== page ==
The food manufacturing industry is facing some major changes. Consumer preferences are shifting away from Big Food and toward smaller, often premium, processors. New digital technologies, like the Internet of Things, are enabling processors to collect and analyze data across their entire operations. And new automation technologies are boosting productivity by reimagining production lines.
These are all very exciting developments. But many processors are struggling with meeting new demands and implementing new technologies because their facilities were built decades ago, and, while they may have had some upgrades here and there, they are still primarily set up to meet the challenges of yesterday, not today, and certainly not tomorrow.
Here are five signs your food processing facility is getting a little long in the tooth.
In the past, continuous processing was only an option for large food manufacturers. The available equipment had a large footprint and was designed for high-throughput applications, not for the types of specialty products that are all the rage today.
Fortunately, that’s no longer true. As evidenced by the equipment on display at industry trade shows this year, more OEMs across the production line are scaling their equipment down to allow smaller companies to reap the benefits of continuous processing. In addition to the productivity advantages, processors are also moving rapidly toward continuous processing for food safety reasons — to reduce human contact with the food and ensure that every product is cooked consistently every time.
One of the biggest trends happening across the industry right now is the increasing number of SKUs being produced in response to consumer demands for variety. In the past, a facility might run the same product for three shifts a day. Today, those same facilities may run 10 or 20 different products within a span of 24 hours.
Here are two ways equipment contributes to making lines more flexible:
With FSMA requiring a proactive approach to food safety, implementing sanitary design principles has become an imperative. There are multiple approaches to sanitary design, but they all focus on preventing cross-contamination through proper zoning and ensuring that both individual pieces of equipment and the facility as a whole are cleanable to a microbiological level.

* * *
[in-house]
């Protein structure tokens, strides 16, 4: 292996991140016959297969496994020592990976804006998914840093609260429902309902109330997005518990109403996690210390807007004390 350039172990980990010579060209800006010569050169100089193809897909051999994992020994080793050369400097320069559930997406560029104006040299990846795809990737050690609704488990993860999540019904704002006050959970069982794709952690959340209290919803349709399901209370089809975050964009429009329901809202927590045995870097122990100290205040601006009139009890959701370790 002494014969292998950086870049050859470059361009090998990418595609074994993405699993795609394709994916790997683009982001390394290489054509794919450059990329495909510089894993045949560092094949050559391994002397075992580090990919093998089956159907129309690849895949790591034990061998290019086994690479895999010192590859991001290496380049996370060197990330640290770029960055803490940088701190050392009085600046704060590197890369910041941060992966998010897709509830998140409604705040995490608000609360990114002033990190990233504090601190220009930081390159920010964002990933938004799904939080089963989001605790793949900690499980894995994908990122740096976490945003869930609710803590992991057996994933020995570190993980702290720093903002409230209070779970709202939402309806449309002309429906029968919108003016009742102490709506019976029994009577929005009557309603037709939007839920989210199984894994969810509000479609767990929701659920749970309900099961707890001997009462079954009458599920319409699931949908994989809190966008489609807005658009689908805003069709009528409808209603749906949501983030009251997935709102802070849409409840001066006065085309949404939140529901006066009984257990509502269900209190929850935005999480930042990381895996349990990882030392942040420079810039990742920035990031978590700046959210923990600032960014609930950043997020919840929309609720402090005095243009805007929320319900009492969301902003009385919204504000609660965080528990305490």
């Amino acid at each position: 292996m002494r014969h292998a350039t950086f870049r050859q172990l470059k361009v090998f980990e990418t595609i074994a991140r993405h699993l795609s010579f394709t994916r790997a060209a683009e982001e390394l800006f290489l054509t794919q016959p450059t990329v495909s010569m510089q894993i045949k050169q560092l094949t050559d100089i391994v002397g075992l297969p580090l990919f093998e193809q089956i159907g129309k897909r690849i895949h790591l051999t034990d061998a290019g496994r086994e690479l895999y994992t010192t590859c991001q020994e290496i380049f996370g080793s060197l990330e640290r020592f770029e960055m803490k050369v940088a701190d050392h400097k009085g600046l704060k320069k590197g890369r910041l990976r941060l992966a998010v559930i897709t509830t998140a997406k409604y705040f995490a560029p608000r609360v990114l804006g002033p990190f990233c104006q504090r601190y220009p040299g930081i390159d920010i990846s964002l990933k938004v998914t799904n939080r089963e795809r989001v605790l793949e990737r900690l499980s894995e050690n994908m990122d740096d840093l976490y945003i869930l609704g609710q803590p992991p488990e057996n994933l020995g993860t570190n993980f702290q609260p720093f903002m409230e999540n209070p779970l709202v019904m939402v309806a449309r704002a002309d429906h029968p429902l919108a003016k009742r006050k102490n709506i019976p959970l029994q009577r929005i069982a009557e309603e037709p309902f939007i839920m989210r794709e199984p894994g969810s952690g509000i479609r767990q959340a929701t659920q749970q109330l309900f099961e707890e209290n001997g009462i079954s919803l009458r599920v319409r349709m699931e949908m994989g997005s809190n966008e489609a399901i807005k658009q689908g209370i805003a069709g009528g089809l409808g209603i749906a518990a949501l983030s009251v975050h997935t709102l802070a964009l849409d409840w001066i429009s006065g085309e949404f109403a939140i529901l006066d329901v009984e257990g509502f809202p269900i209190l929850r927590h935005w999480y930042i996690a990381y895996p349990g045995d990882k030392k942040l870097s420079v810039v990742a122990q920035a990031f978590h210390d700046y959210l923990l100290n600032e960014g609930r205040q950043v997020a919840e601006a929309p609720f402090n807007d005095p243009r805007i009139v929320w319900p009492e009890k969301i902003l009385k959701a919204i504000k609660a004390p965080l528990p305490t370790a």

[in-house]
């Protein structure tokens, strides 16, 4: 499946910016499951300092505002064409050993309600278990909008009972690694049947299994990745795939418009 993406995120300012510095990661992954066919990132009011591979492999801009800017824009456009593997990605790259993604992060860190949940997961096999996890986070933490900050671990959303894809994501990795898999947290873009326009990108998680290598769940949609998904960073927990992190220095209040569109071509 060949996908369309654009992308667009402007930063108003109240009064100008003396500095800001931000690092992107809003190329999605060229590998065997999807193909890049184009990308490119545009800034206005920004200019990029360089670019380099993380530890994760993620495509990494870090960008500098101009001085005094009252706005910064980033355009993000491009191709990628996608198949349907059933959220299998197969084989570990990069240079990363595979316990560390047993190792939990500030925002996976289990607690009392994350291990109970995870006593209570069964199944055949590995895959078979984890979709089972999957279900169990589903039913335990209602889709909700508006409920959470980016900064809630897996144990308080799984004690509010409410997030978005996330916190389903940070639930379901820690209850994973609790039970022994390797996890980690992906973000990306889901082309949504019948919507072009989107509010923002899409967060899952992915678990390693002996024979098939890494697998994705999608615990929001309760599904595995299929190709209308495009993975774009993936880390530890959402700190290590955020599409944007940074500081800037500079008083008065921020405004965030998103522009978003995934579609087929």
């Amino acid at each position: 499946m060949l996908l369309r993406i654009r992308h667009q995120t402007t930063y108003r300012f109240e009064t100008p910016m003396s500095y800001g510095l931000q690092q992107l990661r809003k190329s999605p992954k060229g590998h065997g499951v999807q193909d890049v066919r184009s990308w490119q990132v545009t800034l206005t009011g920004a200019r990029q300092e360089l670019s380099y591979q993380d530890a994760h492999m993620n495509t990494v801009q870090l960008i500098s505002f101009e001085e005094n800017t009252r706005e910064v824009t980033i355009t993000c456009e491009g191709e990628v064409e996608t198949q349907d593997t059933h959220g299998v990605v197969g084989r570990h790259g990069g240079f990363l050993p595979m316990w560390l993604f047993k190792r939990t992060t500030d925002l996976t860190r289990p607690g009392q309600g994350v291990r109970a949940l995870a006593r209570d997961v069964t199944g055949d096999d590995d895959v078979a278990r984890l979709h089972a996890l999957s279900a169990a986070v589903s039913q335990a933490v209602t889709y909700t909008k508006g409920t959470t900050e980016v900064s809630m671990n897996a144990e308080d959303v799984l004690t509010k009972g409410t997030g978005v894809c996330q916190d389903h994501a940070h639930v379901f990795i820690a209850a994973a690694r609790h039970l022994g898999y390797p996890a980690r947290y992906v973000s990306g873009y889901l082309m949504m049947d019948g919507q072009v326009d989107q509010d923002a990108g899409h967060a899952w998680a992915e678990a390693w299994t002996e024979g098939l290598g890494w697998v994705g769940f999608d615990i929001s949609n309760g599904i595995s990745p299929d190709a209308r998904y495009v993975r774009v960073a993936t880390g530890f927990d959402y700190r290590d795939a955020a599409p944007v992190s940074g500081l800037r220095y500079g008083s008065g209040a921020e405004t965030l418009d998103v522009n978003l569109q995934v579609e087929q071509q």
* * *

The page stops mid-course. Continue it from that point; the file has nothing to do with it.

The main reason companies choose not to spend money on sanitary design is that it doesn’t meet the ROI requirements for capital projects, which typically specify a three-year payback period.
But, as Randy Porter wrote in Food Safety Magazine when he was the director of food safety at ConAgra, the ROI calculations don’t take the big picture into account. In addition to reducing labor costs, sanitary design leads to less product placed on hold or destroyed, lower testing expenses, fewer consumer complaints, and more. “No organization has unlimited capital to spend,” he noted, “but sanitary design principles may be an area that provides a greater benefit from the capital than previously thought, not from an ROI perspective but from an on-going operational perspective that may return substantial savings to the bottom line for many years to come.”
Sustainability is a huge priority across the industry right now. These efforts are driven by companies looking to up their corporate social responsibility quotient while also saving money on energy costs, and also by consumers, who prioritize sustainability when they make purchase decisions. In other words, if your plant isn’t energy-efficient, you’re likely losing a lot more than the tax breaks you could be getting for being green.
This is probably the area where the least progress has been made. Between the Internet of Things, digital twins, and the possibilities of blockchain, digital transformation is knocking on the door with promises of improved supply chains, more transparency, and even the solution to the skills gap (i.e., the younger generation wants to work in a digital environment).
Until recently, not many food processors had the IT infrastructure to leverage these technologies. But that’s changing quickly. In a Food Processing-ABB survey earlier this year, 53% of food professionals said their plants were engaged in Industrial Internet of Things-related activities. If you’re in the remaining 47%, you’re behind the curve.
Over the next few years, we expect to see many more processors of all sizes retrofitting their plants and revamping their operations. If you’re looking to move to continuous processing, assess your plant for food safety risks, or learn more about hygienic design, we can help! Contact us to start your journey into the future.
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